Some grumbles on my part

Every so often I feel the need to write a ranty blog. I’m afraid this is one of those times. Apologies in advance if this is not to your taste, and I promise normal service will be resumed shortly. One cannot spend time on edu-twitter without encountering annoying tweets or blogs, though I do try very hard to curate my timeline to avoid such annoyances as much as possible. And of course, this is very subjective. What I find deeply irritating might be something celebrated by others. So, before I go any further, I will freely admit that what I am writing here are just my own personal pet peeves.

I must also assure you that these are minor ructions, and my love affair with edu-twitter remains undimmed. Being able to tap into the collective wisdom of educators across the continents is wonderfully enriching. I have learned so much through my interactions on Twitter, and even made some friends along the way. If it hadn’t been for edu-twitter, I believe I would have walked away from a career in teaching soon after my first few experiences of working in schools. If it hadn’t been for edu-twitter, I wouldn’t have landed the job I have now. Edu-twitter is overwhelmingly a good thing. However…

Some things do rub me up the wrong way. One pet peeve is poorly written blogs that get retweeted repeatedly on my timeline for being “brilliant”. I suspect this might be because they tap into the knowledge zeitgeist and use lots of elaborate syntax to dazzle people into thinking they have just read something extremely profound. To me they are poorly written because they lack coherence, paragraphs are largely absent, and instead of a clearly argued piece of writing they treat me to a long ramble that feels more like a stream of consciousness. What makes things worse, as far as I’m concerned, is that many such blogs are written by people who purport to teach English. Physician, heal thyself.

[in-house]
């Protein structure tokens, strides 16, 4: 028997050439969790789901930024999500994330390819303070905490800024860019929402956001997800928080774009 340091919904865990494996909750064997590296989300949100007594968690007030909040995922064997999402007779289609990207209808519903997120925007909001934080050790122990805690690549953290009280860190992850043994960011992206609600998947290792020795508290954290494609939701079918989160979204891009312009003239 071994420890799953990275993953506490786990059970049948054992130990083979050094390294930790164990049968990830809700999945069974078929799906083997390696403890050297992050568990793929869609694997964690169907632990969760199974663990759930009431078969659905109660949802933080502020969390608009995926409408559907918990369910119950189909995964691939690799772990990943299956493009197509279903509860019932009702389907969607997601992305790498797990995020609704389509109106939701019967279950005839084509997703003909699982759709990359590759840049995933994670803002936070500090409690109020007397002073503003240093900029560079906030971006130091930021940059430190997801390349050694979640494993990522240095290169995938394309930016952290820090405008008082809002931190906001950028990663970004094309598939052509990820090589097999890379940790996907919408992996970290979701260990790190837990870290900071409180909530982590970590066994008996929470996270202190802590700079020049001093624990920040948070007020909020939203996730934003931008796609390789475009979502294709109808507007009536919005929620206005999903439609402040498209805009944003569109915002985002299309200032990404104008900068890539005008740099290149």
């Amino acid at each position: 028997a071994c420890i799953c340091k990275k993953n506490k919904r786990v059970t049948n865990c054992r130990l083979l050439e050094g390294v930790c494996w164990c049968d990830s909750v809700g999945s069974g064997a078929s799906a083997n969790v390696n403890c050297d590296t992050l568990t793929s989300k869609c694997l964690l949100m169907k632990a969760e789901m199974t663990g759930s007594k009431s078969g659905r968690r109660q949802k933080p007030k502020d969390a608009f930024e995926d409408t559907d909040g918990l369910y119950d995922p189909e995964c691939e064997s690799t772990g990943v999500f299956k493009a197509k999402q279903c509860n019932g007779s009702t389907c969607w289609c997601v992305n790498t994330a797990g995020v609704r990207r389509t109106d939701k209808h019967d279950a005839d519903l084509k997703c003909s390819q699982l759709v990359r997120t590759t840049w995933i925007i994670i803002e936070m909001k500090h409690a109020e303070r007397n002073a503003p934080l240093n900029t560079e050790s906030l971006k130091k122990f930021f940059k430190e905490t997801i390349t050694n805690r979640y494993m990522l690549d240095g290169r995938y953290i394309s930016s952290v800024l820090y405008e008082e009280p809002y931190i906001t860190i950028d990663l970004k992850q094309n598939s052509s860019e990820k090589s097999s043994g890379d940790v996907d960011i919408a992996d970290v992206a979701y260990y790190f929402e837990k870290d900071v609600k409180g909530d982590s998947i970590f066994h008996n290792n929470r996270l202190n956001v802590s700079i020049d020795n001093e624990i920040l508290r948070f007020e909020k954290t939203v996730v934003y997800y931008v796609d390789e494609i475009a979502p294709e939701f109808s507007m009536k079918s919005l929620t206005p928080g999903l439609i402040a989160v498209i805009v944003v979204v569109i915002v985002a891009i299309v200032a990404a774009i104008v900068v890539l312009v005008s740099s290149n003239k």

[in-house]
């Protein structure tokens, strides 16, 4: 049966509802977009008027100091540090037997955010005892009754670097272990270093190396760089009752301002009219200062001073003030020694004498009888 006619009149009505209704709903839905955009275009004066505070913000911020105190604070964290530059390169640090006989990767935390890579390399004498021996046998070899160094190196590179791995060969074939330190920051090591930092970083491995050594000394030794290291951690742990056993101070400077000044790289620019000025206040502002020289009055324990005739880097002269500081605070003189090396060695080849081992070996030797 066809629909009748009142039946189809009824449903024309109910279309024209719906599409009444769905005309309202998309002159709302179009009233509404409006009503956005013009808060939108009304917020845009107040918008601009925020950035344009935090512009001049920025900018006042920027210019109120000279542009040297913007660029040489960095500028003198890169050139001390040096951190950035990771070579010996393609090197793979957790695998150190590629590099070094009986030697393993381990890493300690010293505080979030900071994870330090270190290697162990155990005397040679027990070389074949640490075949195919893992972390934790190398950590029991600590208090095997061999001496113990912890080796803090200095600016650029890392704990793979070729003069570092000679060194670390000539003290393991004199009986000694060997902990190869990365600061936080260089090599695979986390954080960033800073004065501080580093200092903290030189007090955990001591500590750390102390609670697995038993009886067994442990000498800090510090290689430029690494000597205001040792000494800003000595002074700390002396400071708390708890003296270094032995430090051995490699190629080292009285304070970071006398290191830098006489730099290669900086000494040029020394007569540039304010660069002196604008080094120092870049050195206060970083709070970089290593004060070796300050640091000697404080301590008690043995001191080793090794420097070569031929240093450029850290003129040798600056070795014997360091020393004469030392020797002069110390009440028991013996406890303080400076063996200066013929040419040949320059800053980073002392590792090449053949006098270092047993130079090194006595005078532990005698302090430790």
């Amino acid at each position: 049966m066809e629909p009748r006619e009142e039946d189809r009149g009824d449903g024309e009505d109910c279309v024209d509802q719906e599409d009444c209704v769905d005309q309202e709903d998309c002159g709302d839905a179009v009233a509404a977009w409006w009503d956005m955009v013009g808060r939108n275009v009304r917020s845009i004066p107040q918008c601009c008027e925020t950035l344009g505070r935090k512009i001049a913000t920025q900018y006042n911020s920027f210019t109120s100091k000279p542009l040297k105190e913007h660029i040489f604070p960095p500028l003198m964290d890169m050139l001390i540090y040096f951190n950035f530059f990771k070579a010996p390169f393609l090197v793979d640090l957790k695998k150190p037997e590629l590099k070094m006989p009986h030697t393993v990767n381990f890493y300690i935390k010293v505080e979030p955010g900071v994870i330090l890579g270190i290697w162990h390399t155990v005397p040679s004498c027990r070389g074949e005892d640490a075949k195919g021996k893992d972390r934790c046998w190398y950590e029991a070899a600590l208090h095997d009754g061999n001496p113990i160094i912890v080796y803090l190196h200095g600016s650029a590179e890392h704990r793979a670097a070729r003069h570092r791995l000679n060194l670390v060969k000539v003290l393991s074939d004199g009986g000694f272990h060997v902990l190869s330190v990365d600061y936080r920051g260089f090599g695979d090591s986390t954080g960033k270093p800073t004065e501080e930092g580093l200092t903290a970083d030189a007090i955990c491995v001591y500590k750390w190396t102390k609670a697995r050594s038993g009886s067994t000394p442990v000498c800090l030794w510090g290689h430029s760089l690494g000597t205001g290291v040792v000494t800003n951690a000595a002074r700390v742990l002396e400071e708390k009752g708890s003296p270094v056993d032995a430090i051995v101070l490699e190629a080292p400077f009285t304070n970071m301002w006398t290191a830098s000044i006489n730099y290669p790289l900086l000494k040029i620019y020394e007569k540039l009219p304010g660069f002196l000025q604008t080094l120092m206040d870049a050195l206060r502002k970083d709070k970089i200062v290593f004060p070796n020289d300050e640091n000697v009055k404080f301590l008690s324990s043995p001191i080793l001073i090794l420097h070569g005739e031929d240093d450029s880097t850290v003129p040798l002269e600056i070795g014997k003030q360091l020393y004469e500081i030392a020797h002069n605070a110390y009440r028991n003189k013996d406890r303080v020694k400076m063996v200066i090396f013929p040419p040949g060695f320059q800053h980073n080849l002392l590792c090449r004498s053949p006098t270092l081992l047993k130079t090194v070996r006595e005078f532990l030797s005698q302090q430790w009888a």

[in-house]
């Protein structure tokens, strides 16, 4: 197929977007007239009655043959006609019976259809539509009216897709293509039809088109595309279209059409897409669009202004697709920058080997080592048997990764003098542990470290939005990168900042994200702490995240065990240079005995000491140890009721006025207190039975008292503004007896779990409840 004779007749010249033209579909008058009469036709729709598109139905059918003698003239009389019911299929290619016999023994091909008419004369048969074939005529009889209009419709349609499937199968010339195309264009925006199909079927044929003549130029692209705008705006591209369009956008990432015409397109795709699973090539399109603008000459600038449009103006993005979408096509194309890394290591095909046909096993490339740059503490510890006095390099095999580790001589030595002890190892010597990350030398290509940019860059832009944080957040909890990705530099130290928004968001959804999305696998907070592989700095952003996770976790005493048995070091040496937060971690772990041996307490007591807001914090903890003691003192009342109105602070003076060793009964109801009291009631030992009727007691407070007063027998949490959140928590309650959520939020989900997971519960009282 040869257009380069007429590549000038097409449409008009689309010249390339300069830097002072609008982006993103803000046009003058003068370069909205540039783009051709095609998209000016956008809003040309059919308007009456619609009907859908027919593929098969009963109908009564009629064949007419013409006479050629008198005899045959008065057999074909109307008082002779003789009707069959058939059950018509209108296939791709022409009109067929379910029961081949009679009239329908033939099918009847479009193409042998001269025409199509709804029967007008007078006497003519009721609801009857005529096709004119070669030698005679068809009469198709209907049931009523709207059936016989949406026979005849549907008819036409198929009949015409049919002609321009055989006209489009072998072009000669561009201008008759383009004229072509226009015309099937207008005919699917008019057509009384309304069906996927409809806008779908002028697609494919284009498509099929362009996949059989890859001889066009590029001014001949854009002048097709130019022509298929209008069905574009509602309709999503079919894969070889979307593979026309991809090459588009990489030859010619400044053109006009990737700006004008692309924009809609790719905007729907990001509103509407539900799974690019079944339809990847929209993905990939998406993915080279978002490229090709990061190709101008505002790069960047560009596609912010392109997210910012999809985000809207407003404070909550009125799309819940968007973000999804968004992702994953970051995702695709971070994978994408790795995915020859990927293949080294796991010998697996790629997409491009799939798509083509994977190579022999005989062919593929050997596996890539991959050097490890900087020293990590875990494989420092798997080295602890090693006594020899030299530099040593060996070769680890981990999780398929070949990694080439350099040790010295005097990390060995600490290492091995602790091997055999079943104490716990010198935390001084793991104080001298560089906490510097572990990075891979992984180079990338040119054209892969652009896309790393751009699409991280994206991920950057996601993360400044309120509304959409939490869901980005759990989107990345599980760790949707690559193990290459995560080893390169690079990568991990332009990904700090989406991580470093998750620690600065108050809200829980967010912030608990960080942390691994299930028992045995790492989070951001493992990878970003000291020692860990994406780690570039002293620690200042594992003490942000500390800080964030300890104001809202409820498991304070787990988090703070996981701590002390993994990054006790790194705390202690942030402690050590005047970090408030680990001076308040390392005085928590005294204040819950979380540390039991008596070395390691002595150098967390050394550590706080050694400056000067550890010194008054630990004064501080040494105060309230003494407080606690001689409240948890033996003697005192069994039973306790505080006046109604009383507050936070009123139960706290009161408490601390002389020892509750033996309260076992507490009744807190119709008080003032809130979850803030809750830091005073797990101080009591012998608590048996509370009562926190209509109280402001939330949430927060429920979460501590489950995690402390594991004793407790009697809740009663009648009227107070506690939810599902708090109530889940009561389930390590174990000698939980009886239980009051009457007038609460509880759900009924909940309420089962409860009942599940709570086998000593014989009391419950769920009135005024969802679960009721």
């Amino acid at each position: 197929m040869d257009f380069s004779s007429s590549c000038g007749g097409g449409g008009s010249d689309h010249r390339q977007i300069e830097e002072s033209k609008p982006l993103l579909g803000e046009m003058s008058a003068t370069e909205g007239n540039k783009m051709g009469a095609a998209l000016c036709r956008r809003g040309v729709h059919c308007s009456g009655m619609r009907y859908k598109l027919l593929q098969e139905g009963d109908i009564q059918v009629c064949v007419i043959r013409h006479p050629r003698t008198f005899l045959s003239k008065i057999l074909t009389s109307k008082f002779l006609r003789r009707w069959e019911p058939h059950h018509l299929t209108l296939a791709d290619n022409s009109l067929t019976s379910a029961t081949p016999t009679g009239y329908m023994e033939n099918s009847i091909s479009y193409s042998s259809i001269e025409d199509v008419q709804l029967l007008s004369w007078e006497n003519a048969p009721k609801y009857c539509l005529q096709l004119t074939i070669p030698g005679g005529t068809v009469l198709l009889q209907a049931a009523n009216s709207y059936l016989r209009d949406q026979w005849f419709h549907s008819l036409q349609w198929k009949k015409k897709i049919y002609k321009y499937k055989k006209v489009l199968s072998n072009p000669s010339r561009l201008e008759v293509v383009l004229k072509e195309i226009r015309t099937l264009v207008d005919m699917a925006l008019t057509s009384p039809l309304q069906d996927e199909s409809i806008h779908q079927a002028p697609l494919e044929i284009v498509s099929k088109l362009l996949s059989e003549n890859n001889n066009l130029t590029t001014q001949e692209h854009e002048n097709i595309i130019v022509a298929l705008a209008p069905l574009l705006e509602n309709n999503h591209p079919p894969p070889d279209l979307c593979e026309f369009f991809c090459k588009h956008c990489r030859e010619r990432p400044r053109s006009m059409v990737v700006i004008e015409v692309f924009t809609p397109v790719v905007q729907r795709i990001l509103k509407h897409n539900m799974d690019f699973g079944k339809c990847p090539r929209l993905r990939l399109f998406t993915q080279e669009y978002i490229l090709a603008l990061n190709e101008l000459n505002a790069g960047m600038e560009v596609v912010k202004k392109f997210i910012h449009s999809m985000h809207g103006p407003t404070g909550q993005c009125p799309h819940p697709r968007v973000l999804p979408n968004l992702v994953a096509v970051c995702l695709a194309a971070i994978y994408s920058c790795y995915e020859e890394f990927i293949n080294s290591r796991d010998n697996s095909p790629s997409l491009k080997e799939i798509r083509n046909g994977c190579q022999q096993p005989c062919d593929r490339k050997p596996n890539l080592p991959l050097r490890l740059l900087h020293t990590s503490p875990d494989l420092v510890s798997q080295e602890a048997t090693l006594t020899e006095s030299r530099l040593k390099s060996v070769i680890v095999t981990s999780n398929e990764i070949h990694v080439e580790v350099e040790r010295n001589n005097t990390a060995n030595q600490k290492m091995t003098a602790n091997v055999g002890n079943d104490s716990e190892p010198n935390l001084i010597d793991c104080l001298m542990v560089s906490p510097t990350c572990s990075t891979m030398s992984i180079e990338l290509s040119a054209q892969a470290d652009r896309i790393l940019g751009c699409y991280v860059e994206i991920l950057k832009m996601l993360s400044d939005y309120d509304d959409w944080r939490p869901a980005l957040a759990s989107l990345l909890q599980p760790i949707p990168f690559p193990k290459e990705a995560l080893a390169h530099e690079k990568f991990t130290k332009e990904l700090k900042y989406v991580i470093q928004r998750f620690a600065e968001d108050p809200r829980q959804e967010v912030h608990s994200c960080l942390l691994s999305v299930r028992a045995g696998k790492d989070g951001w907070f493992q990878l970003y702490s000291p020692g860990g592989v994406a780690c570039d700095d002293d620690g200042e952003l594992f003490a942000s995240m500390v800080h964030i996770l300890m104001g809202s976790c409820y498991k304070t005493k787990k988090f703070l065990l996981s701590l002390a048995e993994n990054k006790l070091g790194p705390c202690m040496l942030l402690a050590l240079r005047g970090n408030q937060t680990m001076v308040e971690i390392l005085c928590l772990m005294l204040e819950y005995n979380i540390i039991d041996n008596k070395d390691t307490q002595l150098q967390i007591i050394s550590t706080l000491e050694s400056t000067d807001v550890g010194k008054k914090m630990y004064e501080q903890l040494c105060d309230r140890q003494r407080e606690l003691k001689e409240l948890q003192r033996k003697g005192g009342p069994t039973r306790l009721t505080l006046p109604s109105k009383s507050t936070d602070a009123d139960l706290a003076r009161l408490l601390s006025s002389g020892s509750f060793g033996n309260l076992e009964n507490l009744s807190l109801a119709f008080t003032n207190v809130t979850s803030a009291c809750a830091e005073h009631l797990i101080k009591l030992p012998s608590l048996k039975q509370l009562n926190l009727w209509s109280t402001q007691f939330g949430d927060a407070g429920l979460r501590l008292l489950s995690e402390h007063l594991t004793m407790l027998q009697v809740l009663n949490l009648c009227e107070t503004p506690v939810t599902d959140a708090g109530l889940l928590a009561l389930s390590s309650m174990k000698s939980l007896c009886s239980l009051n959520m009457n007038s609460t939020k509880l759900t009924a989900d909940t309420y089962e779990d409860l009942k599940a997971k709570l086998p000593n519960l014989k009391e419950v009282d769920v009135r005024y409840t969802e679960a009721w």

Another thing that annoys me is when I see behaviour that I can only characterise as waving a red flag to a bull. We all know there are some people on edu-twitter who are unpleasant, who tend to bully and victimise those who disagree with them. If I come across such a person, I sensibly take steps to avoid them in future (blocking is a great tool, not to be sneered at). Quite clearly, no constructive discourse can be had with such individuals, so it is best to walk away from their troublesome arena. There is no point calling these people out – all it does is give them a new target to fixate on. It then builds up into angry Twitter spats, with screenshots of outrageous tweets shared with all and sundry indignantly, thereby continuing to fan the flames. Life is too short. Don’t engage.

I get further irritated when I see some teachers boast about their long years of experience to either shut down a debate or belittle other points of views. Of course, experience matters. I don’t doubt that I will have accumulated greater wisdom five or ten years from now. But the quest for knowledge never ends. Those that claim to know it all should question their certainties and open their minds to the possibility that they might have spent years, even decades, being wrong about something. In any case, it is very poor form to try to win an argument simply by recourse to the number of years they have been teaching.

Also, what’s with all those snooty “experts” that are creeping into my timeline, showering us with condescension and disdain? “Read my book”, they say, too lazy to properly engage in an argument with those that might disagree with them. “My subject is far too complex for you mere mortals.” I’m paraphrasing a bit, but you get my gist. I have a rule of thumb about such things: the most expert of experts should be able to refute or support an argument through clear, logical reasoning that even a novice can understand. If they refuse to argue their point clearly, the suspicion arises that they don’t know all that much. I would like to see a little more humility. Some of the wisest people I know are also the most humble. I would also like to see a little more generosity. Share the fruits of what you know with others so that we may all benefit.

So there, I have got these peeves out of my system. May I ask nicely for bloggers to try to write clearly and lucidly in spare, economical terms rather than flowery language? Keep a coherent thread going through your writing if you want your readers to keep reading to the end. Be humble. Be kind. Avoid stirring up trouble. That’s it really. I hope you have had or are going to have a wonderfully restful half-term.